Flower enthusiasts, brace yourself. Chrysanthemums are back – and experts forecast they will be amongst the most popular flowers of the spring. These flowers are instantly associable with their boldly-hued blooms and retro aesthetic that make them loved (and less loved) around the world.
1960s and 70s-inpsired decor has sat (and continues to sit) at the forefront of recent interior design trends, but this flower allows you to bring the retro style into your exteriors.
Flower experts predict big things for the striking perennial – so whatever your opinion on Chrysanthemums, they're not going anywhere fast. Here's what you need to know about 2022's most provocative garden trend (to date).
Why are Chrysanthemums trending this spring?
BBC presenter and plant guru Mark Lane explains that the chrysanthemum stems from the growing sense of nostalgia amongst gardeners and homeowners.
'Whether it's a reaction to the lockdowns and being away from loved ones, or it's just time to look back at some old favorites – I'm delighted to report that vintage flowering plants such as chrysanthemums will be back with pops of vibrant color,' he says.
The Stannah gardening expert certainly isn't wrong. These vibrant eras are dominating modern decorating ideas inside and outside the home – and Chrysanthemums are a natural way of celebrating the trend.
'70s throwback is still in full swing, and the lens of history allows us to see what an amazing decade it was – full of exuberant energy and innovation,' says Martin Waller, founder of design house Andrew Martin. 'Pop art is everywhere. It is exhilarating and immediate.'
Matt Siberry, the Head of Home at Pinterest, adds that the platform has seen a soar in searches for retro-style interiors. This comes as people look to 'revamp all things old school with a contemporary finish, for their next interiors project.' And, of course, Chrysanthemums are the perfect place to begin.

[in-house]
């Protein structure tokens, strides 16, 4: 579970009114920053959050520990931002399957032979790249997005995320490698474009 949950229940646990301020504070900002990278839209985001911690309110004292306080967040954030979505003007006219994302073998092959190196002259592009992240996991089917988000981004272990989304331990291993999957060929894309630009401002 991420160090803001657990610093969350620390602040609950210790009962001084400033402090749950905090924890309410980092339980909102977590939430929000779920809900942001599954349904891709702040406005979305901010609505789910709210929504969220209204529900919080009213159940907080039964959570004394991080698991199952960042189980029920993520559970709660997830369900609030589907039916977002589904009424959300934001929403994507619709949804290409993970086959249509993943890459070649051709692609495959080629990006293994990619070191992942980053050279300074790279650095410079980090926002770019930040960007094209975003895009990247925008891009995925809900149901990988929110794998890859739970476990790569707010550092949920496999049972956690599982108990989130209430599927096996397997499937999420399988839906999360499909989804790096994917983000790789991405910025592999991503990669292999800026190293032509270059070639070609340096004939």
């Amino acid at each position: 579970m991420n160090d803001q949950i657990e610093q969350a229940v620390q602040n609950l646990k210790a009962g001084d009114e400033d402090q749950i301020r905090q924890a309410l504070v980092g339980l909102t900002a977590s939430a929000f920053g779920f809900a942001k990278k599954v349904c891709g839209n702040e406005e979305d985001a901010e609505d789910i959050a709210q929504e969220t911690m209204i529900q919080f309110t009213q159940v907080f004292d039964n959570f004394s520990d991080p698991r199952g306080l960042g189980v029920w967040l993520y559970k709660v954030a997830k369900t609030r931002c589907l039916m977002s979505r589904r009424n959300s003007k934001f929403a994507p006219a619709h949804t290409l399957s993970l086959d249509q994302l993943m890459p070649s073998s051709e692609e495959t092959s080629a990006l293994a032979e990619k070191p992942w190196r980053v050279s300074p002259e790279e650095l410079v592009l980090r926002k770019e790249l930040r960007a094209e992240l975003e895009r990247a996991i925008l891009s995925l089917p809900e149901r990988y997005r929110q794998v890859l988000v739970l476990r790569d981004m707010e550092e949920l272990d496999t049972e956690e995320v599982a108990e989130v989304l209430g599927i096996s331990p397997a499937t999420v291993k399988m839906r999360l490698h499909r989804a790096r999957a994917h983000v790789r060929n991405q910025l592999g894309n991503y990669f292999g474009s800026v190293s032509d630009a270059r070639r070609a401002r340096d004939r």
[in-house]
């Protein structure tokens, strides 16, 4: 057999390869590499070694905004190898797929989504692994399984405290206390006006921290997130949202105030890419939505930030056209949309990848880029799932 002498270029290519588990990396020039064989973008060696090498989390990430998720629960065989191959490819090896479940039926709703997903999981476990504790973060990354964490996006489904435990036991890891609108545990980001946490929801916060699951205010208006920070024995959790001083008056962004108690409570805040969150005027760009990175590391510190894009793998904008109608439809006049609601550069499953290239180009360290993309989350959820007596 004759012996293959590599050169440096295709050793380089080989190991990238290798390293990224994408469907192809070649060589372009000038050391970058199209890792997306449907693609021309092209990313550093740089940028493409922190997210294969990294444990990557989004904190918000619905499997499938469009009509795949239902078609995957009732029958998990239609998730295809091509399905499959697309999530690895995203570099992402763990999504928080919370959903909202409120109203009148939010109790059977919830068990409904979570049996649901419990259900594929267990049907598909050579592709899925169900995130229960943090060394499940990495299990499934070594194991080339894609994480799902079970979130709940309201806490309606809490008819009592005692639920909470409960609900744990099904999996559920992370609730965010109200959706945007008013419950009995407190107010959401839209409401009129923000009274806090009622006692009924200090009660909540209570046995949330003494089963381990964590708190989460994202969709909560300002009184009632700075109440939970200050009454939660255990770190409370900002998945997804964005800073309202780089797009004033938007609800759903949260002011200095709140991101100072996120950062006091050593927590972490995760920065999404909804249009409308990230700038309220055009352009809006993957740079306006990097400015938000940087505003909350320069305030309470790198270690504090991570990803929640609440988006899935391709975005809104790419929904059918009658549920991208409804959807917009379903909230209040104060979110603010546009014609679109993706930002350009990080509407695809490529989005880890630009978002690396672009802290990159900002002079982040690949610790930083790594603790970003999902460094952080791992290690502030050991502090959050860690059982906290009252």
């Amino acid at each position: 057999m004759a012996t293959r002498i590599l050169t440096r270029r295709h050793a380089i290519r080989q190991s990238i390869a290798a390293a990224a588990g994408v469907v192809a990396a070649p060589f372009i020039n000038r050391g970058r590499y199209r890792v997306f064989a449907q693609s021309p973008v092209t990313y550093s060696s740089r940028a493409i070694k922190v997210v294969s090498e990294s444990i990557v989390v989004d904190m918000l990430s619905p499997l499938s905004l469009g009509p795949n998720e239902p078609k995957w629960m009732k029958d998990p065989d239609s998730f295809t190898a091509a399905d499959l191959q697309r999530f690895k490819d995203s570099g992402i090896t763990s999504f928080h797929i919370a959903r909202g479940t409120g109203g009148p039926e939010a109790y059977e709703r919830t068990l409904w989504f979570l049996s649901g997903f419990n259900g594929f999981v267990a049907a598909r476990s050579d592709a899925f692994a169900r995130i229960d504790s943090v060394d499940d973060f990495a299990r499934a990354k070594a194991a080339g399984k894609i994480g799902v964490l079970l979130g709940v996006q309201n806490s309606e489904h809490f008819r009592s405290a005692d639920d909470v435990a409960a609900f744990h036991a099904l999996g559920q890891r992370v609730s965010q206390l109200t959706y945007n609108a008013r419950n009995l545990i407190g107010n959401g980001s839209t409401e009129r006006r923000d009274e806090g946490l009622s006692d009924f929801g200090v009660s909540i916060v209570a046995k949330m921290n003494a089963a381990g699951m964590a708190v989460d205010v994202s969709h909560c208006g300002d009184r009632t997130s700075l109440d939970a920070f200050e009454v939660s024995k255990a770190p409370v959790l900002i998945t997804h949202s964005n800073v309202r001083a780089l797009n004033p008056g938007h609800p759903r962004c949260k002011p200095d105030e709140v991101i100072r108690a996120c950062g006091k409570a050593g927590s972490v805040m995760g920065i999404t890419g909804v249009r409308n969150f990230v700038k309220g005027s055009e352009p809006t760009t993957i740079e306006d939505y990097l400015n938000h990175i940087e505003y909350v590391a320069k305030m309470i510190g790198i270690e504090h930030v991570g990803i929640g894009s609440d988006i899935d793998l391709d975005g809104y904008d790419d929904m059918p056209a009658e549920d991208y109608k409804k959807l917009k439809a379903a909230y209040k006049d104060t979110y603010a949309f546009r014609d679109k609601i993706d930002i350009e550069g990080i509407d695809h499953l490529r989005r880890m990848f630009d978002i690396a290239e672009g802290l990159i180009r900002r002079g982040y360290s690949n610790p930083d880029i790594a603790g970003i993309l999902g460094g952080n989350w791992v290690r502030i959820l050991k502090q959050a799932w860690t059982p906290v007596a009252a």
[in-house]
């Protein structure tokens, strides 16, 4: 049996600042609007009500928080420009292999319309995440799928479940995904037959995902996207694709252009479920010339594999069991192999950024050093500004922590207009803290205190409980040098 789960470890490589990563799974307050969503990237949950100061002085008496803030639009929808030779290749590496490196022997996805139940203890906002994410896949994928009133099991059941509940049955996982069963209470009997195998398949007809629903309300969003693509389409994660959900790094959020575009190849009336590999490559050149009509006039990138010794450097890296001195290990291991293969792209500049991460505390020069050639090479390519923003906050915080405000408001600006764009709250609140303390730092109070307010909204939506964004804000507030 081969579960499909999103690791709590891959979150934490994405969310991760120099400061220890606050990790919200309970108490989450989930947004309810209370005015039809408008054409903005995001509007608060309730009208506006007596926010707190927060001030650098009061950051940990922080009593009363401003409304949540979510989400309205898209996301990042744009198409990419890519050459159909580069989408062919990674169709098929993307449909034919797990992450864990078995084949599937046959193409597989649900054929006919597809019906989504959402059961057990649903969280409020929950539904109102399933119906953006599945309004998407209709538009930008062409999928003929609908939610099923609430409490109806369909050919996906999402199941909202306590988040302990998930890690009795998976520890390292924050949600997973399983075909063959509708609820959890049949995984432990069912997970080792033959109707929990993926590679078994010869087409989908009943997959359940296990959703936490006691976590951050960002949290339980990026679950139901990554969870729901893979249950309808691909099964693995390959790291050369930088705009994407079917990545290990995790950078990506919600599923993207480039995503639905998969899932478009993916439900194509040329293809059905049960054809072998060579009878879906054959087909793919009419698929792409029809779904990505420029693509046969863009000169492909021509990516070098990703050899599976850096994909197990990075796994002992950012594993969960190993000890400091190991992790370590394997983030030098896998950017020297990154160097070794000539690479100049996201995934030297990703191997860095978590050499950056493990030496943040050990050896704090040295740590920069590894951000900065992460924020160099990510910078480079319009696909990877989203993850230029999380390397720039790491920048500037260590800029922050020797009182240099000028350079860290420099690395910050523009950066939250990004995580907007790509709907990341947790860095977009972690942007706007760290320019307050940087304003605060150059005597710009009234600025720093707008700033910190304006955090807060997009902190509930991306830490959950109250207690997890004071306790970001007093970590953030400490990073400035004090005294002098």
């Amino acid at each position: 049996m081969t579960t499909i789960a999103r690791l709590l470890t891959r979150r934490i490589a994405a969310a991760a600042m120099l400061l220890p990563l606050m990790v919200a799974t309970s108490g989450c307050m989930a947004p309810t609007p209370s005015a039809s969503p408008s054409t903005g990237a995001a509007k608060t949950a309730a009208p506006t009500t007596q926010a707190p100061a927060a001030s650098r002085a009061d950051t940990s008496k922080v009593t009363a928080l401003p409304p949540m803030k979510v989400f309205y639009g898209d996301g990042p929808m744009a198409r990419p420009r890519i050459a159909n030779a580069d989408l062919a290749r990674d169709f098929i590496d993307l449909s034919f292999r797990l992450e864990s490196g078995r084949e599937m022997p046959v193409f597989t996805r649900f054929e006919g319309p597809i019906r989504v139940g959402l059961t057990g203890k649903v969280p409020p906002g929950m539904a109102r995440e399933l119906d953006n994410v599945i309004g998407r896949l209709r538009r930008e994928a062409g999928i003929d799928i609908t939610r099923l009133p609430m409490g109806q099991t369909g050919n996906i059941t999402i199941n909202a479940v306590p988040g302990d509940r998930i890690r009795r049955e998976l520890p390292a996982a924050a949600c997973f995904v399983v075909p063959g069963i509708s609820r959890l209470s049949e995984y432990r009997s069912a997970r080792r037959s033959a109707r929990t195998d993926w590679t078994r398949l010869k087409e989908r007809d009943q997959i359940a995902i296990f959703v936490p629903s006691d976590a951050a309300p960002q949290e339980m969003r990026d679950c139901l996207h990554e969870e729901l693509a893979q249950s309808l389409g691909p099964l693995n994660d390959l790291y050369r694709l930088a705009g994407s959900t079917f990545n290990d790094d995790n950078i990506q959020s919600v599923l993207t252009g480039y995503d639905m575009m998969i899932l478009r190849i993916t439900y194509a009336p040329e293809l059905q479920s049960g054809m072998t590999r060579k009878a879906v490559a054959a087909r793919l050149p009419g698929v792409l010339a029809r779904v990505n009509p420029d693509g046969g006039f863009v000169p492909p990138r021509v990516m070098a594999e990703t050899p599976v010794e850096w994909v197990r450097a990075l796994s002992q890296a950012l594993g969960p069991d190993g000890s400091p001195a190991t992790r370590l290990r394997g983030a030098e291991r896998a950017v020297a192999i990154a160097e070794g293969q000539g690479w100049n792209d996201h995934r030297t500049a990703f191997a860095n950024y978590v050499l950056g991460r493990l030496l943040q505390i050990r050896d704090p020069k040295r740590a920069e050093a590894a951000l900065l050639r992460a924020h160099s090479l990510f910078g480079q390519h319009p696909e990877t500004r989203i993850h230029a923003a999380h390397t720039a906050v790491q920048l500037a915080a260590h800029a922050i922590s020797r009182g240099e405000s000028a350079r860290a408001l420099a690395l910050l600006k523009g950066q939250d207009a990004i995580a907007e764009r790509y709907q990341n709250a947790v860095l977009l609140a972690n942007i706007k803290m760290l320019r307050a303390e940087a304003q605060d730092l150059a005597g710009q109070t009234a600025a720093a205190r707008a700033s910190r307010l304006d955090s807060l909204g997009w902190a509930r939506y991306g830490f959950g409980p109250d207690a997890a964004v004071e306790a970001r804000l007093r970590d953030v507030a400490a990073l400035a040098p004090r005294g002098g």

The Sarah Raven team similarly suggests that the bloom will surge in popularity into 2022. The experts suggest the movement follows the dahlia trend that sparked chrysanthemum breeders to produce new 'ground-breaking varieties.' 'Just like dahlias, chrysanths are cut-and-come-again with colorful flowers late into autumn,' they explain.
Are you convinced? Maybe the time has come to accept chrysanthemums with open arms.
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Megan is the News and Trends Editor at Homes & Gardens. She first joined Future Plc as a News Writer across their interiors titles, including Livingetc and Real Homes. As the News Editor, she often focuses on emerging microtrends, well-being stories, and celebrity-focused pieces.
Before joining Future, Megan worked as a News Explainer at The Telegraph, following her MA in International Journalism at the University of Leeds. During her BA in English Literature and Creative Writing, she gained writing experience in the US whilst studying in New York. Megan also focused on travel writing during her time living in Paris, where she produced content for a French travel site.
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